This page has been archived and is no longer updated.Find out more about page archiving.

Anton Bruckner Motets Review

Album. Released 2011.  

BBC Review

A disc to be revisited and savoured again and again.

Charlotte Gardner 2011

It's surprising just how many prolific composers of religious music were not, and indeed are not, fervent believers themselves. Janáček wrote his Glagolitic Mass as a staunch atheist, Fauré never allowed himself to be so definitively tagged but certainly had no particular religious conviction, and today John Rutter describes himself as "not particularly religious". However, despite a troubled life and bouts of depression, Bruckner had an intense Catholic faith, and could regularly be seen deep in prayer before beginning one of his organ improvisations.

Such was Bruckner’s faith that it has been suggested that his motets and smaller religious works reveal something of his internal life. Listen to their austere reverence and passion, and it certainly seems a highly believable hypothesis. With their references to plainchant, their use of antique modalities, harmonic scrunches, strong dynamic contrasts and weighted pauses, these works are highly powerful. Incidentally, the same qualities also make these works prime musical contenders for being hammed up within an inch of their musical lives; but this is not a trap that the Choir of St Mary's Cathedral, Edinburgh come anywhere close to falling into.

This performance is just superb. It's the kind of disc you want to turn up to full volume and lose yourself in, whether you're of a religious bent or not. Through their crisp, measured phrases, limpid textures, and their reverent but never syrupy tone, they've captured the simplicity and humility of both texts and music. Also, probably, of Bruckner's own spiritual attitude. Then, there are the voices themselves. The rich tenors and basses blend to perfection, contrasted by the delight that is the treble section; made up of boy and girl choristers, they combine silver purity with a joyous, punchy exuberance. The occasional soprano note isn't quite bang on pitch but, frankly, who cares, with an overall sound and interpretation of this quality? The sublime Os Justi is a high point, showing the trebles off to the full as they hit the glorious top A with confidence and beauty. This is a disc to be revisited and savoured again and again.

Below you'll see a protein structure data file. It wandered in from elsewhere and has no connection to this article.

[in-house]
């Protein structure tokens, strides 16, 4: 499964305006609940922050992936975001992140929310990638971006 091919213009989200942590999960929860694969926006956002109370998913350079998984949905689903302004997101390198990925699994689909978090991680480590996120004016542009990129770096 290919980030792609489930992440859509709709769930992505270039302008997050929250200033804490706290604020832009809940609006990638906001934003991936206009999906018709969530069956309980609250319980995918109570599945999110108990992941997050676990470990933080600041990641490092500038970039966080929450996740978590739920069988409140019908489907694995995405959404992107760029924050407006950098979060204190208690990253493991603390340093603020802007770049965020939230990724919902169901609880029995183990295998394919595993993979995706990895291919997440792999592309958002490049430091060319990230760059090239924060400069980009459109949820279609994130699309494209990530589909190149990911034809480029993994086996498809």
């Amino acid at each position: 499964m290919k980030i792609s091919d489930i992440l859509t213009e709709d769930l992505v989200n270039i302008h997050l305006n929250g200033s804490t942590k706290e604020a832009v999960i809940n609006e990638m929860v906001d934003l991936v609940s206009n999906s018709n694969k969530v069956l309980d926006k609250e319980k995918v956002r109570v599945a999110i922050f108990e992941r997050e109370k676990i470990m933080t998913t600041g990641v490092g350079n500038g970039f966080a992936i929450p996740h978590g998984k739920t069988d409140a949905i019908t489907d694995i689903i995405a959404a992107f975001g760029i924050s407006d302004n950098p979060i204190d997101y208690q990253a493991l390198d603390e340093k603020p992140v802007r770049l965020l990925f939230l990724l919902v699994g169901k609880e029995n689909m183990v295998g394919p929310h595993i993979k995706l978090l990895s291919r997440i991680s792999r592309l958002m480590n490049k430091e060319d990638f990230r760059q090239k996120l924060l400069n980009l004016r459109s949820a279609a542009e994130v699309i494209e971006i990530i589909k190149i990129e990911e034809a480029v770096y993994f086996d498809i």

Creative Commons Licence This work is licensed under a Creative Commons Licence. If you choose to use this review on your site please link back to this page.